In this latest installment of the iNoobs series I thought we would quickly touch upon the issue of marketing, particularly online marketing and SEO (or search engine optimization). My thoughts on the structure of this series would be I would breeze across the big important ideas:[infobox margin_bottom="0" margin_top="0" border_radius="all" color="white" title=""] iNoobs is a series of articles for those new to web design and web development, created by Zach Katkin, founder of Promana.net, a brilliant resource for small business software news. [/infobox]
- Structure (Content Management Systems)
- Give a quick intro (and sell you on WHY they’re so important)
And then dive deeper into each topic.
So How Much Do YOU Really Need to Learn About SEO?
Winning online obviously relies a lot on getting your website found and driving in lots of traffic. Of course in order to do this it means the quest for better search engine rankings and SEO (search engine optimization). There is no question that SEO can seem to be very complex and confusing, so how much do you really need to learn and how much time should you spend doing it?
As a business owner or entrepreneur there is often a tendency to want to know everything and how everything works. Unfortunately with SEO this can mean a lot of time spent learning. You will discover on page SEO, off page SEO, keywords, keyword density, tags, back links, internal links and a lot more. To add to the confusion getting answers on best search engine optimization practices and techniques can be like asking 5 attorneys or 5 tax accountants the same question – you might get 5 totally different answers. On top of this, you have to recognize that search engine optimization and what determines search engine rankings is constantly evolving. It is not really something you can cram in a two week course for and then have mastered for the next 5 years.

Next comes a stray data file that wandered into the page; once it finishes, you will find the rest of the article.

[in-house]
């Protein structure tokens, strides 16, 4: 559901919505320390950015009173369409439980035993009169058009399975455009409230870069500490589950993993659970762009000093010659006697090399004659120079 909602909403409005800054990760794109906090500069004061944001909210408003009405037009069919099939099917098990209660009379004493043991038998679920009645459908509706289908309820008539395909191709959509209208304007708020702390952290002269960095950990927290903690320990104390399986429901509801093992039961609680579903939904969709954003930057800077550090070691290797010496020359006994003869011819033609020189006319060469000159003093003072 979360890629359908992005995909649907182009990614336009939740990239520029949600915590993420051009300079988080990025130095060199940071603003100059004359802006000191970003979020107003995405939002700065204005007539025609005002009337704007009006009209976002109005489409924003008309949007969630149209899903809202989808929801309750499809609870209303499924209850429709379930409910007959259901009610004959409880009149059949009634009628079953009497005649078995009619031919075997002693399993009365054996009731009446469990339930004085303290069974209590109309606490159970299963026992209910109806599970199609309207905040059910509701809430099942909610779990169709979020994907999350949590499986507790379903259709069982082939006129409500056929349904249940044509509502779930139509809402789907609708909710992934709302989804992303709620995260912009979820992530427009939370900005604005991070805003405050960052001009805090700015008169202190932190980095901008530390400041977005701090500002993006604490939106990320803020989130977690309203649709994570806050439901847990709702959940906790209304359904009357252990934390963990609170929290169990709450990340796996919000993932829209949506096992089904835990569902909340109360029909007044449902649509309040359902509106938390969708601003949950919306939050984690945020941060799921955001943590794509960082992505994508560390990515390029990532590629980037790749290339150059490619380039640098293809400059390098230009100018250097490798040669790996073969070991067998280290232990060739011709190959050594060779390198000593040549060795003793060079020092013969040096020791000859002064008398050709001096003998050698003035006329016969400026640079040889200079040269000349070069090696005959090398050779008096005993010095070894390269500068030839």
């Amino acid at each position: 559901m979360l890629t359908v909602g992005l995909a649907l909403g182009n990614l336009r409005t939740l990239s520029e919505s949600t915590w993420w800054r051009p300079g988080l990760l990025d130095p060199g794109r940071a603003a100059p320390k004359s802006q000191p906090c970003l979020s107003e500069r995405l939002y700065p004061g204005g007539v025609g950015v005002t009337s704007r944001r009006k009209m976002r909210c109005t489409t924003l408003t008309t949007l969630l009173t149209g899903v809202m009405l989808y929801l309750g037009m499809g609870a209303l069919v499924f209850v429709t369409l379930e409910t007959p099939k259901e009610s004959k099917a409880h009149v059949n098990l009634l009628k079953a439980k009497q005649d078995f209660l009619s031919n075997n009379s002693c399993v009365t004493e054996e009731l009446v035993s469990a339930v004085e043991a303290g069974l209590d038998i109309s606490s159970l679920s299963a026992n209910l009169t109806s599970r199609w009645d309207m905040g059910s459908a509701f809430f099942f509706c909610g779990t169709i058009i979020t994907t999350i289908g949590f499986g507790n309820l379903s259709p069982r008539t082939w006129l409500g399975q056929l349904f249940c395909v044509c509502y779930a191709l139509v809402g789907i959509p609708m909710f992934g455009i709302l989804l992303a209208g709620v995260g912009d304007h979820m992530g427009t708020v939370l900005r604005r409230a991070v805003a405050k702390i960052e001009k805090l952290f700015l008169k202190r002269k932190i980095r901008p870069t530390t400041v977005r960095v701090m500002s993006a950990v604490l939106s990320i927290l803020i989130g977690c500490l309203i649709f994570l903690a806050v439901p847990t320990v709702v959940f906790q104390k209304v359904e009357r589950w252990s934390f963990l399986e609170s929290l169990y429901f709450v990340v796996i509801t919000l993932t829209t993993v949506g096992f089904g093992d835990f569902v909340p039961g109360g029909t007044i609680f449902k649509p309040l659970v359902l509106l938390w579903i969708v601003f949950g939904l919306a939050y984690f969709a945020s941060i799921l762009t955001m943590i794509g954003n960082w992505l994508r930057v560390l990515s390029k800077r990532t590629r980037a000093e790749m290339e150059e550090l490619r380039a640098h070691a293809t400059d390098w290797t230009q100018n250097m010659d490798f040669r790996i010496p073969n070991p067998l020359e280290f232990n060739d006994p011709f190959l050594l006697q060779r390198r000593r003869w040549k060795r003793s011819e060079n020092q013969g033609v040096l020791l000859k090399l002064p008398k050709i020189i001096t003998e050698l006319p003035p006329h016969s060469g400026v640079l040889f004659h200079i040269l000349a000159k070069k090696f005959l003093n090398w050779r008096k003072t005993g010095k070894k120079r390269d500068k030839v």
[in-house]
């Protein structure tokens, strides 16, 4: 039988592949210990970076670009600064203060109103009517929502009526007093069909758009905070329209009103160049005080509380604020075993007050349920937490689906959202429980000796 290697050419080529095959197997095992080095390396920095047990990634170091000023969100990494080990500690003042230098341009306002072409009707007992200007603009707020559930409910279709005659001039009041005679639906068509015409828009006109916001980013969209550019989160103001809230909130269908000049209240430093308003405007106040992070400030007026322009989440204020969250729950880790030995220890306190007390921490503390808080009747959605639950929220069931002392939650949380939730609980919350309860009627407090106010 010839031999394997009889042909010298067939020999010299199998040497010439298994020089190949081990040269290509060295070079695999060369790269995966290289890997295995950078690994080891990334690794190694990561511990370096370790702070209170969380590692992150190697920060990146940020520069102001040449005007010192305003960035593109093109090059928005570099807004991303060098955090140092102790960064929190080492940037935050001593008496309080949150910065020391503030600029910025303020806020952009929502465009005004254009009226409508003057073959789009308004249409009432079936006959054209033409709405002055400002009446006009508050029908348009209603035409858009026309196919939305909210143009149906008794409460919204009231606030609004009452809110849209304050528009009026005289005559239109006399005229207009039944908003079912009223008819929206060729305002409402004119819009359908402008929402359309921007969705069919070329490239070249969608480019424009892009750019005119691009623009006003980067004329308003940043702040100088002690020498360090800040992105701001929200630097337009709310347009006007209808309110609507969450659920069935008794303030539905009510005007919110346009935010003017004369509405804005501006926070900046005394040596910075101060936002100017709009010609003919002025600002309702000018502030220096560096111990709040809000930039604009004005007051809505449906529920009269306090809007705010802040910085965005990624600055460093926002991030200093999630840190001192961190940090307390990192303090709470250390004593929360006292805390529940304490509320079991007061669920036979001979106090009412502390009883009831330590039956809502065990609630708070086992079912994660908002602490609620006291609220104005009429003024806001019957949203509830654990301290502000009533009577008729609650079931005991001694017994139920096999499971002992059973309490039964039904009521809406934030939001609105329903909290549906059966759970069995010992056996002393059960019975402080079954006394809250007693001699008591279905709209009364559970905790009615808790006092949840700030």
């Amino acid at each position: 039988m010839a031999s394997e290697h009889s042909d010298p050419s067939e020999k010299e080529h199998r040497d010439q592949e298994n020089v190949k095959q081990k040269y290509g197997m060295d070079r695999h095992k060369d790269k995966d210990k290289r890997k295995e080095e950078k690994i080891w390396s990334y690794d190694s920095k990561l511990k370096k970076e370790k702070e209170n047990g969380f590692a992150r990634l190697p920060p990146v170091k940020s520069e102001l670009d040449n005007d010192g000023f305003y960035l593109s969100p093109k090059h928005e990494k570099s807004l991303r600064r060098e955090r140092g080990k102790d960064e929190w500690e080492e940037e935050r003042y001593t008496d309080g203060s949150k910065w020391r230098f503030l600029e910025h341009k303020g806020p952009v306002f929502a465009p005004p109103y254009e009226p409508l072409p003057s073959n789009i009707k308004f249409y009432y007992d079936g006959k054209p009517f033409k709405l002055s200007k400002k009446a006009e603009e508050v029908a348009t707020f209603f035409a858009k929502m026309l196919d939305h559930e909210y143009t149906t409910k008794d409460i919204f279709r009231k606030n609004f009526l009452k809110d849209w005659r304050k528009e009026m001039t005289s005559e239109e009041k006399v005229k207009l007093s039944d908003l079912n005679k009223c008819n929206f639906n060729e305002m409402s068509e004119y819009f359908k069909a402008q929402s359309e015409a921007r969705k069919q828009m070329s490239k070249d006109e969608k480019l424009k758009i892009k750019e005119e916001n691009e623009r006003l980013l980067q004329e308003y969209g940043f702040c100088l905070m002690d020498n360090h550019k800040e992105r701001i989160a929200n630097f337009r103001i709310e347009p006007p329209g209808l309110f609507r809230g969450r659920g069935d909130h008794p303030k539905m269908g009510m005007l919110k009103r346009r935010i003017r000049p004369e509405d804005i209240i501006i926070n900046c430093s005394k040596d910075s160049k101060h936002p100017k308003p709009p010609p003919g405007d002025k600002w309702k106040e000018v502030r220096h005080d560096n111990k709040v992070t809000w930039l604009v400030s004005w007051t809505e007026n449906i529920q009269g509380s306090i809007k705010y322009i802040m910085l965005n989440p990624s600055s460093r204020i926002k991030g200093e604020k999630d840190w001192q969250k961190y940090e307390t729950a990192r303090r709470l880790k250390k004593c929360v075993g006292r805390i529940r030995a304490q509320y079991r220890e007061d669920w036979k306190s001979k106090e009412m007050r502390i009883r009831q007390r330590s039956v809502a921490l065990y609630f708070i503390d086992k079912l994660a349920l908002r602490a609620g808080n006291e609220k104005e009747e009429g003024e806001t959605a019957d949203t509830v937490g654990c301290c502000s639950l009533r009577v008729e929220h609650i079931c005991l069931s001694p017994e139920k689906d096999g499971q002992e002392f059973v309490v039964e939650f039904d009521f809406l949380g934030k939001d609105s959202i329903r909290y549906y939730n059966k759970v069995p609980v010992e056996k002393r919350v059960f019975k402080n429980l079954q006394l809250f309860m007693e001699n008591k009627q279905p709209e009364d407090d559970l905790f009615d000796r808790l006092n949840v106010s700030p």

It is great to know SEO so that if nothing else you can do better at crafting your content, keep your web developer honest and know the difference between a good designer who knows what they are talking about and one who doesn’t. Though what you should really be asking yourself is do you want to spend your time studying to become an SEO expert or do you want to be out there doing what you are best at, selling your products and services or expanding on your strategies and making real money?
In contrast, any of you considering getting into web development and Internet marketing as a profession, you must endeavour to learn all you can about SEO and set aside time to regularly improve your knowledge. Your SEO skills can make all the difference in winning clients, differentiating your services and gaining referrals. Keep in mind that creating a visually dazzling website and one that will actually produce results for a client are often two completely different things. The buzz that comes with receiving an incredible looking site can quickly wear off if no business is coming in, so also strive to understand the commercial value of your keywords and SEO for your individual customers and you can be sure those who are seeing success will quickly become raving fans.